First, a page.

Pressure mounts on Kiev after fall of key transport hub

Loss of Debaltzeve to rebels may breathe life into embattled ceasefire plan

Separatists in eastern Ukraine have captured a strategic transport hub from government forces, putting huge pressure on Kiev's leaders but apparently giving another lease of life to an embattled ceasefire plan.

Ukrainian troops withdrew from Debaltseve in some disarray, but beleaguered president Petro Poroshenko insisted the retreat was "organised and planned" and did not represent another humiliating military failure.

Some soldiers said they had walked for hours across fields to escape Debaltseve, while others had to abandon vehicles that broke down or ran out of fuel.

Kiev and western allies say Russian troops fought alongside Russian volunteers and local insurgents at Debaltseve – a claim denied by Kremlin leader Vladimir Putin, who portrayed the rebels as a rag-tag band of "miners and tractor drivers".


Meeting soldiers who had pulled out of Debaltseve, Mr Poroshenko praised them for helping to “show the whole world the real face of the bandit-separatists supported by Russia”.

As the rebels raised their flag over Debaltseve, separatist commander Eduard Basurin said that a ceasefire agreed last week in Minsk gave them control of Debaltseve, and now – with the town secured – they were ready for a truce.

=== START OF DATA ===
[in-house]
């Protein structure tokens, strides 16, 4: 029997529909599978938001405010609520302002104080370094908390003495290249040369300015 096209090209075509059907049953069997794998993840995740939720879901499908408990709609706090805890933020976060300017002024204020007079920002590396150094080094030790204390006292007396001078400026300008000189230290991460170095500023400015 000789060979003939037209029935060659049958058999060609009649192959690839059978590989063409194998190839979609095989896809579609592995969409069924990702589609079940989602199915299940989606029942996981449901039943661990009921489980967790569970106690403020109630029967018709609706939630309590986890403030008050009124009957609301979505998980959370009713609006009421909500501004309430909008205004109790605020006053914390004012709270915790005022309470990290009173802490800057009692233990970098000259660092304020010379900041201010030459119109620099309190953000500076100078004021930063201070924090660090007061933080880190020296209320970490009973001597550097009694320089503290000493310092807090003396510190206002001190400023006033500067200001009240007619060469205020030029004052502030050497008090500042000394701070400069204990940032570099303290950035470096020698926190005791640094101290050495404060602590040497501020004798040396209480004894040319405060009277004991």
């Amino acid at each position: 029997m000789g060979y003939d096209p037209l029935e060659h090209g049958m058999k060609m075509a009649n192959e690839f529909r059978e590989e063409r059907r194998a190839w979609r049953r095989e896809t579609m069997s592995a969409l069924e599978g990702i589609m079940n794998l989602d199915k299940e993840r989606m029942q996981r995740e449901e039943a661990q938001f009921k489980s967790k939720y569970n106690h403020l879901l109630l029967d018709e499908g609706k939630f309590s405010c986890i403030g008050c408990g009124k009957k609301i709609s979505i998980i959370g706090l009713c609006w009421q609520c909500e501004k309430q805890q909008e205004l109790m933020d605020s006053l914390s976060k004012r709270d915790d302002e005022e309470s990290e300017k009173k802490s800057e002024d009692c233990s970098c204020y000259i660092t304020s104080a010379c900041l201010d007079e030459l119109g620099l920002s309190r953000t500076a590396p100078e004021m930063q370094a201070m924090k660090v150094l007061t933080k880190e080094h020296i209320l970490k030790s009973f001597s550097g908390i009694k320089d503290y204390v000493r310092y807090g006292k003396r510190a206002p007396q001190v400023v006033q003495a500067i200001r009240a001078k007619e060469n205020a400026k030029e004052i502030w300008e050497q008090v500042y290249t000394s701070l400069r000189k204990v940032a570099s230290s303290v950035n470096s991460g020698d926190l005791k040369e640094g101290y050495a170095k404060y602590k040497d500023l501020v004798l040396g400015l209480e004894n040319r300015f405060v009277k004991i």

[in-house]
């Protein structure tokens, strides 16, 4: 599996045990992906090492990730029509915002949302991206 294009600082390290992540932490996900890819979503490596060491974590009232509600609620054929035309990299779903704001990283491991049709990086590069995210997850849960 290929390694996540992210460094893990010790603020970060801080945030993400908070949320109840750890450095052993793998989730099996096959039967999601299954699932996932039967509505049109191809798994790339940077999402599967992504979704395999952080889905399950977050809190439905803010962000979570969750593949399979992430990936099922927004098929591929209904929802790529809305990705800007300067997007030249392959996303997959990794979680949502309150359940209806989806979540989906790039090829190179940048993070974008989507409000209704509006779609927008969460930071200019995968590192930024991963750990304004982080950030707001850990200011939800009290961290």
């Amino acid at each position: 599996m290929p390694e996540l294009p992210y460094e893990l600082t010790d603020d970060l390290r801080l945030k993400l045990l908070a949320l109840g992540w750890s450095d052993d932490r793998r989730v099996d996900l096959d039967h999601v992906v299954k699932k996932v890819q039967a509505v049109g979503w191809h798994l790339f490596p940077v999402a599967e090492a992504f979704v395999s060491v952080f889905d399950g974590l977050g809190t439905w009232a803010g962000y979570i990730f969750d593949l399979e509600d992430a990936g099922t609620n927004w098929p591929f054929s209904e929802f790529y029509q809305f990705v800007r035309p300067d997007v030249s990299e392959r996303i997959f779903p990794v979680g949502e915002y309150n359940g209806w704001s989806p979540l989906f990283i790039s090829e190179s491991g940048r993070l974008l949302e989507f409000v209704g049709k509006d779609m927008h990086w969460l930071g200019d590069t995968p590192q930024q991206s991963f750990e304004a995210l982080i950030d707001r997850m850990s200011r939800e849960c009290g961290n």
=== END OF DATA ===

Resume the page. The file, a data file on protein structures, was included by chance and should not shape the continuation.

“We’re not attacking anyone,” said Mr Basurin. “We demand strict compliance with the Minsk agreements.”

Bloody setback

Ahead of the anniversary of the bloody climax of last year's revolution in Ukraine, Mr Poroshenko is under huge domestic pressure to strike back somehow against the rebels and Russia for the bloody loss of Debaltseve.

Washington and some EU countries have threatened to tighten sanctions on Moscow, but other EU states have no appetite for further action against Russia, and western powers seem intent on re-launching a ceasefire deal that many Ukrainians denounce.

Mr Poroshenko and Mr Putin are due to hold a conference call with the German and French leaders, who brokered the Minsk pact.

“The leaders want to push ahead with support and implementation of this accord,” said French government spokesman Stephane Le Foll.

EU foreign policy chief Federica Mogherini said the militants were acting "in clear violation of the ceasefire" but should now start to "fully implement the commitments agreed to in Minsk".